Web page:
I knew the moment I walked into Michiba Rokusaburō’s restaurant, Kaishoku Michiba, that I was in for a mighty treat. I was dazzled and left super satisfied by the last course. If you are in Japan and in Ginza, the expensive area in Tokyo, you will want to book a reservation at Kaishoku Michiba.
Kaishoku Michiba is one of two Michiba Rokusaburō’s restaurants in Ginza. The other restaurant is just down the road and is more pricier. Both restaurants require a booking and bookings are taken in Japanese. You can book online at Toreta Easy Web Reservation. I booked for a 2:00 pm session for two people for their kaiseki, the Goho-zen, for 3,000 yen per person.
If you have ever wanted to try a kaiseki in Japan and used English-speaking channels, you would easily be paying the equivalent of $AUD120 or $AUD130 per person. Plus, while you may have delicious meals cooked for you at those high prices, you miss out on some real gems at more affordable prices. So my recommendation is to have someone book for you who knows Japanese or try your way around Google Translate. Like they say easy peasy, japanesey.
Trust me, if you don’t reserve online and in advance by at least four weeks, you won’t get a seat at this popular and now well established Ginza restaurant. I booked a whole two months in advance.
This restaurant is famous because its founder chef is the former Iron Chef Michiba Rokusaburō, who finished his tenure on the show with a formidable win rate. As Iron Chef Japanese, Michiba Rokusaburō was known for his Japanese fusion dishes and his philosophy of “there are no borders to ingredients.
Iron Chef on Australian television screens on the SBS were a popular hit with the family. The Iron Chef series we saw was dubbed by some very enthusiastic American dubbers. The show was captivating and exciting to watch. The episodes involving Iron Chef Michiba was definitely the ones to look out for.
The restaurant does not appear very prominently from the streets. All that you will see from the streets is a humble sign with the Japanese name of the restaurant Kaishoku Michiba, with Michiba in big hiragana characters.
We had to take the lift upstairs. When we arrived, we were in a very tight foyer with lots of people waiting and lots of staff moving about. The place already felt bustling and busy, but not stuffy and cramped like being in the Tokyo trains.
The table and settings was more spacious. We were seated at a four person table, even though it was just me and my wife. We were given the menu and asked to select which main we wanted.
I noticed this main dish: the tender Japanese beef prepared roast beef style, served thinly sliced on steamed rice with sweet-soy sauce (+ ¥1,000). I went straight for this dish, because I had a feeling it was going to be good.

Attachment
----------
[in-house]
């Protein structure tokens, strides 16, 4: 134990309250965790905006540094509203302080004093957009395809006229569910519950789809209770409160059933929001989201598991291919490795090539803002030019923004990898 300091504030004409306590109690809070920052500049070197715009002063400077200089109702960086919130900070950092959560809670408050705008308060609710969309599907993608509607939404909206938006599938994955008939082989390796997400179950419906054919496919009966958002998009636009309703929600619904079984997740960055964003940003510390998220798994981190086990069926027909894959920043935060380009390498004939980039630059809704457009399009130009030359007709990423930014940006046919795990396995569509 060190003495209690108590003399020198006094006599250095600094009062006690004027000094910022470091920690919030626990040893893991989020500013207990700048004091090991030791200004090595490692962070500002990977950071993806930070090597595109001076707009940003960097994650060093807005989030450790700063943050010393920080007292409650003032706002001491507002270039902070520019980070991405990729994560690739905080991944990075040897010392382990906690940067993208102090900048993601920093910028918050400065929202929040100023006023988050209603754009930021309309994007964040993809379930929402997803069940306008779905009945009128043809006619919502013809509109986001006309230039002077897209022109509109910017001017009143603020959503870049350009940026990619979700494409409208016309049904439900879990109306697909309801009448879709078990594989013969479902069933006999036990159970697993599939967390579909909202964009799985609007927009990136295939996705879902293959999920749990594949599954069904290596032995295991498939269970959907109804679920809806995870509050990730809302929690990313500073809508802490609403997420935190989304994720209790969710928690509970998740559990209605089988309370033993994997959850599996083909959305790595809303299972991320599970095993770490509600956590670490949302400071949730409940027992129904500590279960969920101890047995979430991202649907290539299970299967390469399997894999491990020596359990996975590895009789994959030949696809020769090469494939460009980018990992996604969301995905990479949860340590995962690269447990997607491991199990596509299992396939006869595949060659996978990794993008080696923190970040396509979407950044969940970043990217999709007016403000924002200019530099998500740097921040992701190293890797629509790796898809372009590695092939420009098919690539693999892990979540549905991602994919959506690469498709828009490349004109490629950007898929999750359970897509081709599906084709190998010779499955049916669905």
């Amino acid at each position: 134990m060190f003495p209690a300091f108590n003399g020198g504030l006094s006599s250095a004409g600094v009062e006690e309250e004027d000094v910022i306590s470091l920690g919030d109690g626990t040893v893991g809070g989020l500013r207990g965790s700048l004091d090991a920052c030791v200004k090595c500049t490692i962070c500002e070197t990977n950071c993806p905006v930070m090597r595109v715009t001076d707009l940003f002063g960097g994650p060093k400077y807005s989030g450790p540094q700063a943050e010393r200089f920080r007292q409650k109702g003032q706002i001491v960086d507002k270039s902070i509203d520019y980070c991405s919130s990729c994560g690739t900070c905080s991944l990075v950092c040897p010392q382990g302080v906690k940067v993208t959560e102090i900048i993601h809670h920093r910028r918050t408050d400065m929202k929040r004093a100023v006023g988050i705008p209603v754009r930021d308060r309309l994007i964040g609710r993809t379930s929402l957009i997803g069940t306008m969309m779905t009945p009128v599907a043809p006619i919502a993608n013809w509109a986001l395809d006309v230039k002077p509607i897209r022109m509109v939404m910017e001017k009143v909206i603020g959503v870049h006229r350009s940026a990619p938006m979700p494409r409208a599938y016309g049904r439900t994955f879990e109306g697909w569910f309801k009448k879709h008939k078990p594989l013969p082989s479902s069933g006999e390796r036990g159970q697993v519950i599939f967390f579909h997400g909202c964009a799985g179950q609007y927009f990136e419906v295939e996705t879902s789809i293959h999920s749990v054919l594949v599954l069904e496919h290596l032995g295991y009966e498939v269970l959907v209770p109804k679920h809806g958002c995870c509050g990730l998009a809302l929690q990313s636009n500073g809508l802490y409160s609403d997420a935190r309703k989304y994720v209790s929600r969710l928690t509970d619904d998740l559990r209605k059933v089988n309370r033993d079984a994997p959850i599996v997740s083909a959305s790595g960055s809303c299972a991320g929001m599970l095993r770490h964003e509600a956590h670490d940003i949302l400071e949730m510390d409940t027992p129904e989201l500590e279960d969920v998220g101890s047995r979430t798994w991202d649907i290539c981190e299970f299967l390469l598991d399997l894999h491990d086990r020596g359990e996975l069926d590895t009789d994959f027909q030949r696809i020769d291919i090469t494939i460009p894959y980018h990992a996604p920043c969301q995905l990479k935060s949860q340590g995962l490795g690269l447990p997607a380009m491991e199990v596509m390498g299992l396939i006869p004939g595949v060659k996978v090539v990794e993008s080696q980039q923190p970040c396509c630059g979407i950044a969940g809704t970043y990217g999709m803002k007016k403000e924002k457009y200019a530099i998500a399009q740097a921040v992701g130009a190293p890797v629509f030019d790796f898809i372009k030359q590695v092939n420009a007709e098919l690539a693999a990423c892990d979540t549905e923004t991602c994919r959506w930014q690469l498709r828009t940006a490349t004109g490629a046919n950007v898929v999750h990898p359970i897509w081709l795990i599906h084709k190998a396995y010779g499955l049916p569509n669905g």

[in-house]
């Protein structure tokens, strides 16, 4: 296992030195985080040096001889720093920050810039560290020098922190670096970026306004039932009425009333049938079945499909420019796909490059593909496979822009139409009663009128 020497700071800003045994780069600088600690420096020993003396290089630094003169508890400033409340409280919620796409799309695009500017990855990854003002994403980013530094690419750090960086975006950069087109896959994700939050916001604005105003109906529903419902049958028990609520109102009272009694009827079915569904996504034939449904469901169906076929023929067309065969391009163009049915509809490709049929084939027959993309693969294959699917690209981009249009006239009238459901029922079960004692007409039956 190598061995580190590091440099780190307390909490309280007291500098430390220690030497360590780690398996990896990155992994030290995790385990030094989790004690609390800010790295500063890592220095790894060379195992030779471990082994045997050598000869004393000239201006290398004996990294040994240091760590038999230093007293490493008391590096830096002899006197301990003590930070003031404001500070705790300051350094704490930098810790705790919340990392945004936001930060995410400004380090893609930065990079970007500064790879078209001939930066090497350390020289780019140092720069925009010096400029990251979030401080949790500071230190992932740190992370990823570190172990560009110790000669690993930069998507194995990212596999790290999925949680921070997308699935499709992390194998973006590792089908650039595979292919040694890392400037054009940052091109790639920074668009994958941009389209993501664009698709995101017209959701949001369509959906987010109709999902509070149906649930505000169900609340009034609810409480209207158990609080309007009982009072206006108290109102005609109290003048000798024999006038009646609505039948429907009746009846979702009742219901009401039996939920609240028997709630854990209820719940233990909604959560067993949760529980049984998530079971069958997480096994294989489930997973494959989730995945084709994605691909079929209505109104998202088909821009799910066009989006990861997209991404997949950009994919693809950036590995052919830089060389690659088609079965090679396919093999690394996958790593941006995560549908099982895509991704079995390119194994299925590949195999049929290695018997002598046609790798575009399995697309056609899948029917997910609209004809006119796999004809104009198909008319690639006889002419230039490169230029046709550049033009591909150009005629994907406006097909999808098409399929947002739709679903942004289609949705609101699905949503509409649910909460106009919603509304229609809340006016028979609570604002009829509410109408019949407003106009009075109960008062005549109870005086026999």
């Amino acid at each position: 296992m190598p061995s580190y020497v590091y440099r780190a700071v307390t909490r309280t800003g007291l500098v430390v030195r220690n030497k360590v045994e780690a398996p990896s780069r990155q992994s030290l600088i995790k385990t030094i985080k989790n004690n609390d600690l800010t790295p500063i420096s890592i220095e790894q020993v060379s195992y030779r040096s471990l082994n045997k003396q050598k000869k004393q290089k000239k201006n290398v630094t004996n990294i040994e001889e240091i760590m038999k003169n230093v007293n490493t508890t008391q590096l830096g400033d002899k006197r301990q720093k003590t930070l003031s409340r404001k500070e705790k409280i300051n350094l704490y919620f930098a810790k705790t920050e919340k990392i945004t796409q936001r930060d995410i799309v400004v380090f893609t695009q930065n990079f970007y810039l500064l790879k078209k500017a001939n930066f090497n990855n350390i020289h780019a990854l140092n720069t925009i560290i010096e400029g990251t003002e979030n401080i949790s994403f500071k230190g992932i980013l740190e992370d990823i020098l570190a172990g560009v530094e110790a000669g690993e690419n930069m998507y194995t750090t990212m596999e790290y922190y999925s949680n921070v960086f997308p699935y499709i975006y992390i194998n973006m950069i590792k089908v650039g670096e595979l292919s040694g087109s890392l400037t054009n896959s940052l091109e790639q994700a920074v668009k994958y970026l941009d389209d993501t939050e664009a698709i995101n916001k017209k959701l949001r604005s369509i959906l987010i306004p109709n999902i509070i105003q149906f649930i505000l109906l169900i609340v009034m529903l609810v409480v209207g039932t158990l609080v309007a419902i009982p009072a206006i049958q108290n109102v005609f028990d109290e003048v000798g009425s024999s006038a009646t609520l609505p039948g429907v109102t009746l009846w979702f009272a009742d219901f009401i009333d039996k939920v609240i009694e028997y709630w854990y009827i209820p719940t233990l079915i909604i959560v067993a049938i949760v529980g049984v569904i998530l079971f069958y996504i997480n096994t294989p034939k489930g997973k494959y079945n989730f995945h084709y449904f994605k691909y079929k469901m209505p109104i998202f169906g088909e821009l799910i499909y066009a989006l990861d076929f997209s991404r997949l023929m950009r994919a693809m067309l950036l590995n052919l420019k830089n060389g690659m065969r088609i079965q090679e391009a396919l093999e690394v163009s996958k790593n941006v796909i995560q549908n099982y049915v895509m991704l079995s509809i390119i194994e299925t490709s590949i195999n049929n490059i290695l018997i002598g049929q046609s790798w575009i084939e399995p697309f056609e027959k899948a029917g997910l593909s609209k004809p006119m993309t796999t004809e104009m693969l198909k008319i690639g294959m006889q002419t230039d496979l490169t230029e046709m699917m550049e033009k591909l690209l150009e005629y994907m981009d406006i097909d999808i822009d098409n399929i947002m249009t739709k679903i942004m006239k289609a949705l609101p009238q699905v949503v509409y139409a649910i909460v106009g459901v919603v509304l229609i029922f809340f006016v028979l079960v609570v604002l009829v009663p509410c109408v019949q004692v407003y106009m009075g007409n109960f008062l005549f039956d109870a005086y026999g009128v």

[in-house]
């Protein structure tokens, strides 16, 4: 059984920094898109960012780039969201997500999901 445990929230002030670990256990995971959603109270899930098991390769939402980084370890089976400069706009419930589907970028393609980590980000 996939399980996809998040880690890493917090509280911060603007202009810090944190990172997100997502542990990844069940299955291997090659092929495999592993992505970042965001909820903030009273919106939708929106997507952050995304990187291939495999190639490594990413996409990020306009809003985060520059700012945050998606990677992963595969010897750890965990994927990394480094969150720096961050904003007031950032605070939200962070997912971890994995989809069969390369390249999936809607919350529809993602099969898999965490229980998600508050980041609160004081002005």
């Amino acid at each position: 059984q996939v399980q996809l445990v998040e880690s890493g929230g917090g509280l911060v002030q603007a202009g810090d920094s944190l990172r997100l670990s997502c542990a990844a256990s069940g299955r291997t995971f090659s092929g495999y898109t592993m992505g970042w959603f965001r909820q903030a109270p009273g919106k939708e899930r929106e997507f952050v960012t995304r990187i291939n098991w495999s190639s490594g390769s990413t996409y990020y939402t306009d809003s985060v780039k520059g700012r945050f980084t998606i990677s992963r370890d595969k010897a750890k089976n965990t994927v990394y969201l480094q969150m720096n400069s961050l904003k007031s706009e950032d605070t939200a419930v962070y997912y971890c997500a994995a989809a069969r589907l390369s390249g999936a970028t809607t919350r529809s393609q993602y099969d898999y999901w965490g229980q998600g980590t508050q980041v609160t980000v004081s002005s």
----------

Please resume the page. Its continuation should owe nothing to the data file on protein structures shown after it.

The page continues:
Our hosts were very polite and provided water and other things to ease us into the lunch session.
We began with some hors d’oeuvre, which consisted of some seasonal delicacies: grilled cheese aged in miso and sake lees. deep-fried baby ayu-river-fish, crimson sea-bream sushi with salt-pickled cherry flower, simmered sea-bream soft roe, blanched wild onion served with spicy vinegared miso and mozuku tofu. I loved the grilled cheese aged in miso and sake lees, it was so tasty and flavorsome. All the other delicacies complemented each other incredibly well. I slowly ate each one.
We also were provided some lemony-salty soup with tofu. Our hosts came to our table, served the soup before us and then used a wooden device to push long tofu strings into a beautiful glass boat. The tofu was silky smooth and texture of the soup was impeccably delicious.
We were then served some delicate bonito consommé. The soup was clear, yet packed with magical flavors. For a soup so clear, almost like water, it was surprisingly rich in flavor. It was a real contrast to what I expected.
We were then served the main course, which consisted of sashimi of the day, cherry salmon grilled with butterbur-miso garnished with butterbur and lily bulb and deep-fried flounder, lotus root and okra served with thick grated daikon sauce. The sauces on each of these dishes was yum. the deep fried flounder was my favourite of the three. It had a nice harmony of intricate umami flavours. You could tell that the deep fried flounder was deep fried to the right moment where it crisped, but not browned.
We were then treated to our chosen dish, here is the roast beef on rice. The beef was delicious. I love rare beef. This beef was cooked amazingly well. The whole dish was beautifully crafted and put together. The miso soup and pickles were also fantastic additions to this dish. This was a winning a dish.
Here was the dessert of the day. My memory of the dessert is hazy, because I had already tried some amazing food already. I was full and I just remember eating this and thinking it was a very pleasant end to such a phenomenal feast.
Here is the interior of the restaurant. We were seated in one corner. You can see that the restaurant is not that big. There are plenty of photos of Michiba on the walls (which I haven’t captured in this photo). To the left of the photo and off screen is the open kitchen.
At this stage, the restaurant was nearing the end of its lunch service and we were one of the last groups to leave.
This photo below is a glass of water sitting on top of the Michiba coaster. All cool is this.
I highly recommend coming to Kaishoku Michiba. You won’t be disappointed. I have been to Iron Chef Chinese’s restaurant in Hakata, but even if I went to his one in Tokyo – I think this one would still win hands down.
I recommend coming for a lunch session, because the prices are more affordable. Dinner sessions get incredibly expensive. It is quite a jump in price between lunch and dinner sessions.